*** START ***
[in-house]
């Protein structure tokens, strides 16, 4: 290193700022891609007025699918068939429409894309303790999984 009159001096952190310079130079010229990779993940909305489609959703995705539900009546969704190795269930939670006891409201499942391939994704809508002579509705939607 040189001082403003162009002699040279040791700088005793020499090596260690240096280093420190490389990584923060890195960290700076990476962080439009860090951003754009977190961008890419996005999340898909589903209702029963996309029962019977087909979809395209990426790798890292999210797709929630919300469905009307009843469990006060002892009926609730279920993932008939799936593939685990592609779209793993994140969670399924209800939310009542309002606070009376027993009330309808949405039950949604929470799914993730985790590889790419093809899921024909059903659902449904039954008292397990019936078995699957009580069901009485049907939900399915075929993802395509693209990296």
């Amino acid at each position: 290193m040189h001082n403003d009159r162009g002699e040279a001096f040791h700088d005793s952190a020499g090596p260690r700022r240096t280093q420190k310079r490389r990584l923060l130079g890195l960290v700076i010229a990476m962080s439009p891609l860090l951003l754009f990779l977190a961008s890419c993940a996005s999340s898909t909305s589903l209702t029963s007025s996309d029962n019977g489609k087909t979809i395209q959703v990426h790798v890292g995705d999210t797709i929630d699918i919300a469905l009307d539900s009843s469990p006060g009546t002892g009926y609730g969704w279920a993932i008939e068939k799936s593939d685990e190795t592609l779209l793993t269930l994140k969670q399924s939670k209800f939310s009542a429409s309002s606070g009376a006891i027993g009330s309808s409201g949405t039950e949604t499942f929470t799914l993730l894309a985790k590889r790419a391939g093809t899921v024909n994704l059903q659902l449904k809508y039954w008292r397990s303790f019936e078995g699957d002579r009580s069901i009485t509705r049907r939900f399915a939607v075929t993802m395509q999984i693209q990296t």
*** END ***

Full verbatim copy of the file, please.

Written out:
[in-house]
């Protein structure tokens, strides 16, 4: 290193700022891609007025699918068939429409894309303790999984 009159001096952190310079130079010229990779993940909305489609959703995705539900009546969704190795269930939670006891409201499942391939994704809508002579509705939607 040189001082403003162009002699040279040791700088005793020499090596260690240096280093420190490389990584923060890195960290700076990476962080439009860090951003754009977190961008890419996005999340898909589903209702029963996309029962019977087909979809395209990426790798890292999210797709929630919300469905009307009843469990006060002892009926609730279920993932008939799936593939685990592609779209793993994140969670399924209800939310009542309002606070009376027993009330309808949405039950949604929470799914993730985790590889790419093809899921024909059903659902449904039954008292397990019936078995699957009580069901009485049907939900399915075929993802395509693209990296």
């Amino acid at each position: 290193m040189h001082n403003d009159r162009g002699e040279a001096f040791h700088d005793s952190a020499g090596p260690r700022r240096t280093q420190k310079r490389r990584l923060l130079g890195l960290v700076i010229a990476m962080s439009p891609l860090l951003l754009f990779l977190a961008s890419c993940a996005s999340s898909t909305s589903l209702t029963s007025s996309d029962n019977g489609k087909t979809i395209q959703v990426h790798v890292g995705d999210t797709i929630d699918i919300a469905l009307d539900s009843s469990p006060g009546t002892g009926y609730g969704w279920a993932i008939e068939k799936s593939d685990e190795t592609l779209l793993t269930l994140k969670q399924s939670k209800f939310s009542a429409s309002s606070g009376a006891i027993g009330s309808s409201g949405t039950e949604t499942f929470t799914l993730l894309a985790k590889r790419a391939g093809t899921v024909n994704l059903q659902l449904k809508y039954w008292r397990s303790f019936e078995g699957d002579r009580s069901i009485t509705r049907r939900f399915a939607v075929t993802m395509q999984i693209q990296t």